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Amelia Earhart and Eleanor Roosevelt Once Abandoned a Formal Dinner For an Aerial Joyride

Rosemary Giles
Photo Credit: Universal History Archive / Universal Images Group / Getty Images
Photo Credit: Universal History Archive / Universal Images Group / Getty Images

Any unsuspecting person in Washington looking up at the sky on the evening of April 20, 1933 might have seen a plane flying overhead, bound for Baltimore. What they couldn’t know, however, was that inside were two of the most well-known women of the time, pilot Amelia Earhart and First Lady Eleanor Roosevelt. The pair, and some companions, had taken to the skies for a momentous joyride.

An invitation to the White House

Amelia Earhart and Eleanor Roosevelt became fast friends after their first meeting in 1932. Already a well known figure for becoming the first female aviator to fly over the Atlantic Ocean in 1928, Earhart, and her husband George Putnam, were invited to a special dinner at the White House in 1933 not long after President Roosevelt was elected. He wasn’t there, but the pair were surrounded by many other guests.

Amelia Earhart pointing something out an airplane window to First Lady Eleanor Roosevelt who sits beside her.
On their joyride, Amelia Earhart points out the White House to First Lady Eleanor Roosevelt, April 1933. (Photo Credit: Bettmann/ Getty Images)

This didn’t stop the women from talking about Earhart’s aerial adventures. Allegedly, Roosevelt was extremely curious about aviation, and asked the pilot what it was like to fly in the evenings – a dangerous thing to do at the time because airplanes weren’t equipped with the same computers and navigational equipment they have today. Earhart responded that it was like flying with the stars.

A special joyride

Sensing her intrigue, Earhart supposedly suggested that she and the first lady find themselves a plane and travel to and from Baltimore that very night. As it was a formal occasion, both women were decked out in elegant evening gowns and formal white gloves, so they threw on their fur coats and traveled with an entourage of family and reporters to the nearby Hoover Field Airport.

First Lady Eleanor Roosevelt sitting behind the wheel of a plane in flight.
Photograph from the joyride of Eleanor Roosevelt took over the controls of a plane for a few minutes, April 1933. (Photo Credit: Bettmann/ Getty Images)

They commandeered an Eastern Air Transport plane, along with the two pilots who were scheduled to fly it. Their presence on the aircraft was really more of a formality as the legendary Earhart did most of the flying that evening. Not only that, but Roosevelt spent much of her time in the cabin taking in the sight. She joyously expressed during the flight: “It does mark an epoch, doesn’t it when a girl in an evening dress and slippers can pilot a plane at night.”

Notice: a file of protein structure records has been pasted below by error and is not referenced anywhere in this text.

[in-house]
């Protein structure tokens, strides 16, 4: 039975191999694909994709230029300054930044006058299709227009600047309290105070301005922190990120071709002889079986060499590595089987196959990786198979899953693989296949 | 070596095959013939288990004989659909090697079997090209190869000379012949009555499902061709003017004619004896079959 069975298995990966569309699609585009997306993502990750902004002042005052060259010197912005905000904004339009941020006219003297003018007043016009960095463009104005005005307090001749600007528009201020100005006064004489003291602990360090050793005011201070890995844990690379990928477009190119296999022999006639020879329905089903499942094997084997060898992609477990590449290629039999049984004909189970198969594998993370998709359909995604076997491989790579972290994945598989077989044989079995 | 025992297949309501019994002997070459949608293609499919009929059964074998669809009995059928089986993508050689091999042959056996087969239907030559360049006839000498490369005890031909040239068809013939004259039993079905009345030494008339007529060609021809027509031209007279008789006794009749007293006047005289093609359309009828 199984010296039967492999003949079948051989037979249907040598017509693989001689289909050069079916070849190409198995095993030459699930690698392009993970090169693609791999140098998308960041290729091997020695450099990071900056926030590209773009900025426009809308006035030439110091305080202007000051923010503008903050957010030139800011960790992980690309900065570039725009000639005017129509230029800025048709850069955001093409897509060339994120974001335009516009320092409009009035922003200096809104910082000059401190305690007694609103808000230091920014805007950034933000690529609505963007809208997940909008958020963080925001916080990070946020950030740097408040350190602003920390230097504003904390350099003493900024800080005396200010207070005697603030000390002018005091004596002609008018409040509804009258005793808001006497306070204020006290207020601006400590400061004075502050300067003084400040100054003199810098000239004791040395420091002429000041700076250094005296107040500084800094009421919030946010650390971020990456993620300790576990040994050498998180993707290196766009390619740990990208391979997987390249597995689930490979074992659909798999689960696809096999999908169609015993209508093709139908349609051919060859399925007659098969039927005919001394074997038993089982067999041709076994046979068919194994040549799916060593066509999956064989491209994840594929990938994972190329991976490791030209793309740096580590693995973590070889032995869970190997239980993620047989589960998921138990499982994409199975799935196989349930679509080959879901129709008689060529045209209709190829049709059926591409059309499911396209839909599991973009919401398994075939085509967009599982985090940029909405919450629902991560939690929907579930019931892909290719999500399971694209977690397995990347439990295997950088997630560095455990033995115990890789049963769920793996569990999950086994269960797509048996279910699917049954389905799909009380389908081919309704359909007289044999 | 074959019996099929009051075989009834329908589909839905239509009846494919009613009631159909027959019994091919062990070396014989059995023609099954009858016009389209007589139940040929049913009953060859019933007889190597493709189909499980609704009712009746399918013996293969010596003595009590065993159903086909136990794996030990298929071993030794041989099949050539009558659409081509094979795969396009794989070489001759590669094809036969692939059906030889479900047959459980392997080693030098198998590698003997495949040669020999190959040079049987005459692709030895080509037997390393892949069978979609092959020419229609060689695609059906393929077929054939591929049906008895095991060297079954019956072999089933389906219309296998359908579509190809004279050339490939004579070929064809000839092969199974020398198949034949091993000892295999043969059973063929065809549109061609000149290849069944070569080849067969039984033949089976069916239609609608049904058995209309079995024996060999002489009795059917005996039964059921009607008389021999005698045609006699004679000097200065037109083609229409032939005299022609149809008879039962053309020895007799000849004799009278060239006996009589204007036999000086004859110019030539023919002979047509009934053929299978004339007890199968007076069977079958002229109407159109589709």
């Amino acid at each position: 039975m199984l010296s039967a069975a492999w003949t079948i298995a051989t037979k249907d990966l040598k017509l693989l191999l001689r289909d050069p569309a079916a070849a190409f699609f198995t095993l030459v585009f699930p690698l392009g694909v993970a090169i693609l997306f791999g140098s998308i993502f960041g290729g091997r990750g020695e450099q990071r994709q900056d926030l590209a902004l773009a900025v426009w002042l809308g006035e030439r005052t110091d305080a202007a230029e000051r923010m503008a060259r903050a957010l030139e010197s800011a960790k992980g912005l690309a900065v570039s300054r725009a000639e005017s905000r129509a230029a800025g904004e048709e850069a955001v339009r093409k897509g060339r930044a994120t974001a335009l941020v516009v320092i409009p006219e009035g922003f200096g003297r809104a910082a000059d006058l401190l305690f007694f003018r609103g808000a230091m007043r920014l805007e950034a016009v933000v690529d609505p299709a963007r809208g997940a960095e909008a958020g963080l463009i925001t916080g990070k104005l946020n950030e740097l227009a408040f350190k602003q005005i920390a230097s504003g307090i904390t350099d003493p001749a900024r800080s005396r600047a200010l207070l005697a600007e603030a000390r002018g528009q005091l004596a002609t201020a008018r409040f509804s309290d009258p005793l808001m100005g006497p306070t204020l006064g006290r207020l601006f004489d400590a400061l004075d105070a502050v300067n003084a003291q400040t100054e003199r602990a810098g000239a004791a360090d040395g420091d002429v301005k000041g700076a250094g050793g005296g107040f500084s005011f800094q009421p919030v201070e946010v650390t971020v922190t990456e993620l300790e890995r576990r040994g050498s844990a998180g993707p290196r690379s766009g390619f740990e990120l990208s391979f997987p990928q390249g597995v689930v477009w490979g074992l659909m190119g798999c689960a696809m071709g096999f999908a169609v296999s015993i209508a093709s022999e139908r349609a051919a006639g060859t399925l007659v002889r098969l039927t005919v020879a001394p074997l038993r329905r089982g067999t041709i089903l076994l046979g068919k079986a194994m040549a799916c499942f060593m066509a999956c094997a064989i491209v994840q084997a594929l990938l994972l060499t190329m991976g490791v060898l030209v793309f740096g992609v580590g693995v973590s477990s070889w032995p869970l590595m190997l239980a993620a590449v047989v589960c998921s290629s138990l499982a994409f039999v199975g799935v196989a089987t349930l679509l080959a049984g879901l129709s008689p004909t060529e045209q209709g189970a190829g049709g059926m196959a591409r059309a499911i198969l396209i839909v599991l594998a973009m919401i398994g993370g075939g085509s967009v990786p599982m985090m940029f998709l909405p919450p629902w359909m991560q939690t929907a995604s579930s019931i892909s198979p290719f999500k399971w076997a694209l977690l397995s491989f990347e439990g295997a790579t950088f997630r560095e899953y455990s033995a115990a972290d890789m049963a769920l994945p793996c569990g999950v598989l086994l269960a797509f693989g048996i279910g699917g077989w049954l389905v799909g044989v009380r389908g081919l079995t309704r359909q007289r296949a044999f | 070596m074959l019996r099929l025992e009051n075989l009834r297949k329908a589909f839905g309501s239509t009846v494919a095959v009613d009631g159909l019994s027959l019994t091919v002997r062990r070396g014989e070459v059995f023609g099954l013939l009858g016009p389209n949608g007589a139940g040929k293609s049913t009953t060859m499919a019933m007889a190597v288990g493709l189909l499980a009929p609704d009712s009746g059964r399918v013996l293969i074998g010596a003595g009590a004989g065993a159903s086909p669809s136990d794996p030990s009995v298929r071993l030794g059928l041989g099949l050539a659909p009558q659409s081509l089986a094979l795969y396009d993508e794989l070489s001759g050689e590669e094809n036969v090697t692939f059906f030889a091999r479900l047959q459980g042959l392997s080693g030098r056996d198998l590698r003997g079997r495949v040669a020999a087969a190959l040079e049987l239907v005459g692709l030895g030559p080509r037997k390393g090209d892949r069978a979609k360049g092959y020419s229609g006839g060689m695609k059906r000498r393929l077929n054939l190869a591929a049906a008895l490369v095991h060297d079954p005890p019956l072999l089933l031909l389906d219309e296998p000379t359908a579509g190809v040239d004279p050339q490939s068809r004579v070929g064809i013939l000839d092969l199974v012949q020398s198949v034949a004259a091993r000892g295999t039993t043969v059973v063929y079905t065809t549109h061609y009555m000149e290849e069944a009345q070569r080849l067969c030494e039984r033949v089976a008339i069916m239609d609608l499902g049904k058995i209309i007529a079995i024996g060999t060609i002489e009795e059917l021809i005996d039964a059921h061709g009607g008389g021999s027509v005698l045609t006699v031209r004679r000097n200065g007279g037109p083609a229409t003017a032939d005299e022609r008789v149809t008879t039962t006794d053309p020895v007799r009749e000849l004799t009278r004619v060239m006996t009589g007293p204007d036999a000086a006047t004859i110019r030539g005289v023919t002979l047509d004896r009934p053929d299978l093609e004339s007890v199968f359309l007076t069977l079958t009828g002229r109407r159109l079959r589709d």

Becoming close friends

When they landed after their joyride, they marked the occasion with a photograph outside the plane before returning to the White House to eat the last of their dinner. In the coming years, Earhart and Roosevelt remained close, as they felt as though they were kindred spirits. The first lady even got a student flight permit, although sources differ on if this was before or after the Baltimore flight.

George Putnam, Amelia Earhart, Eleanor Roosevelt, and Captain Doe pose in front of a large plane.
First Lady Eleanor Roosevelt and Amelia Earhart pose with George Palmer Putnam (left) and Captain Doe (right), after their joyride, April 1933. (Photo Credit: Bettmann/ Getty Images)

Roosevelt’s husband was adamant that she not learn to fly, but her friend had other ideas and promised that she’d show her the ropes. The pair got together on many other occasions, up until Earhart’s disappearance in 1937.

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President Roosevelt put a tremendous amount of time and money into looking for the lost pilot, but to no avail. The first lady once told reporters she was sure her friend’s last words were, “I have no regrets.”

Rosemary Giles

Rosemary Giles is a history content writer with Hive Media. She received both her bachelor of arts degree in history, and her master of arts degree in history from Western University. Her research focused on military, environmental, and Canadian history with a specific focus on the Second World War. As a student, she worked in a variety of research positions, including as an archivist. She also worked as a teaching assistant in the History Department.

Since completing her degrees, she has decided to take a step back from academia to focus her career on writing and sharing history in a more accessible way. With a passion for historical learning and historical education, her writing interests include social history, and war history, especially researching obscure facts about the Second World War. In her spare time, Rosemary enjoys spending time with her partner, her cats, and her horse, or sitting down to read a good book.